I've been experimenting with decompiling Lua bytecode and found useful tools like unluac, and LuaAssemblyTools. Unluac seems to do the trick with lua scripts compiled with luac giving me almost the exact source code, however when I convert lua script to bytecode using the code:


I get a different output than with luac, however they are very much the same being only a byte extra at (a lot of) different places. Now this new file will give me an IllegalState exception from unluac and when I try to run the bytecode file (created by the code line above) in luac with the -l option I get:

C:\MyDir>luac -l stringdumped.txt
luac: stringdumped.txt: bad integer in precompiled chunk

So there is clearly a difference between string.dump and luac, even though it is suggested here: http://lua-users.org/wiki/LuaCompilerInLua to use string.dump as an emulator for luac.

Could anyone explain the difference to me, and suggest how I would go about reversing a string.dump "compiled" script?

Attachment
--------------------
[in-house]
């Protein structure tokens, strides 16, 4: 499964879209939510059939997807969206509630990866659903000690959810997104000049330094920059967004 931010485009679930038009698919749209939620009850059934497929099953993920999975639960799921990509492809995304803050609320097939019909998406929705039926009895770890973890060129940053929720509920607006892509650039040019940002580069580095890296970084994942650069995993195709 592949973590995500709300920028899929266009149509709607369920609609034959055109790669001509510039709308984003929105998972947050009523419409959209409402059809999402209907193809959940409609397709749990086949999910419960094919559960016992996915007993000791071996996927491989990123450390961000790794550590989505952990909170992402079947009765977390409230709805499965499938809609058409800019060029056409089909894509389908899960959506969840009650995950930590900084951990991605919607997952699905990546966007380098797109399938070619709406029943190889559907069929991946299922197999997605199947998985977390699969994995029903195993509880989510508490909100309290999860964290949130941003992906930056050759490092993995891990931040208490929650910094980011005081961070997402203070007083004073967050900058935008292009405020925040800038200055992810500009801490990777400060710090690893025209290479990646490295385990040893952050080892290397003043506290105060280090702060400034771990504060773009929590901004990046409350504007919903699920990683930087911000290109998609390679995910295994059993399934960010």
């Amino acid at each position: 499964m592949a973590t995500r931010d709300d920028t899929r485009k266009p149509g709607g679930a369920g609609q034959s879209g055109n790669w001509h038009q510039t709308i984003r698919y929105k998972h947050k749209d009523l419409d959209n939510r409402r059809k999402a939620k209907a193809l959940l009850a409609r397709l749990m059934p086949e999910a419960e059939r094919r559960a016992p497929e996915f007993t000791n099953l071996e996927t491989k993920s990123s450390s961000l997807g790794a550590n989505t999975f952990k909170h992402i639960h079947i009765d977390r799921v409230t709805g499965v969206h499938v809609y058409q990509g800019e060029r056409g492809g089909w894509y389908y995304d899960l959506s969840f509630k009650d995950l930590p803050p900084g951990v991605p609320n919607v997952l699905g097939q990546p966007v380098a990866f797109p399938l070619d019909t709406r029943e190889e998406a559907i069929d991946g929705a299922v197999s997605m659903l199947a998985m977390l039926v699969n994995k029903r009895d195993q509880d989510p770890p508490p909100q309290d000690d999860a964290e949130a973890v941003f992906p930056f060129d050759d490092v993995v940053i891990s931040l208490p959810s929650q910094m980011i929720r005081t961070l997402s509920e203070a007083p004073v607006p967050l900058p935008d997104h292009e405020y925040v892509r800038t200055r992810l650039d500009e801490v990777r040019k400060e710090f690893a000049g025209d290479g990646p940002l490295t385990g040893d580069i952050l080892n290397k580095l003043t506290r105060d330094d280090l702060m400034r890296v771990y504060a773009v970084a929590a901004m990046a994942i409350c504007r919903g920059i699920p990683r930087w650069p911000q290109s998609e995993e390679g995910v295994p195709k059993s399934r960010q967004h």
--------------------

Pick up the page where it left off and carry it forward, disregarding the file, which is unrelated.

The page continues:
1 Answer 1


There is virtually no difference between the bytecode emitted by loadfile and luac. The only possible reason for the error you are getting is that you are opening the file stringdumped.txt in text mode. Try the following code and see if there are any errors

f = io.open("stringdumped.txt", "wb") --Note that file is opened in binary mode

Since there is no difference, the output file stringdumped.txt can both be run by the lua interpreter as well as decompiled by unluac. The reversing steps too are exactly similar as you would do with any other compiled lua scripts.

  • Aha, but how can one disassemble the output of string.dump? Wrapping loadstring or loadfile around would just give the instruction to load the filename or byte-string.
    – Dennefyren
    Jul 12, 2014 at 11:12
  • @Dennefyren Forget the previous answer, see the updated one.
    – 0xec
    Jul 12, 2014 at 18:22
  • Oh wow I am such an idiot! Didn't realize I needed binary mode. Thank you!
    – Dennefyren
    Jul 13, 2014 at 23:56

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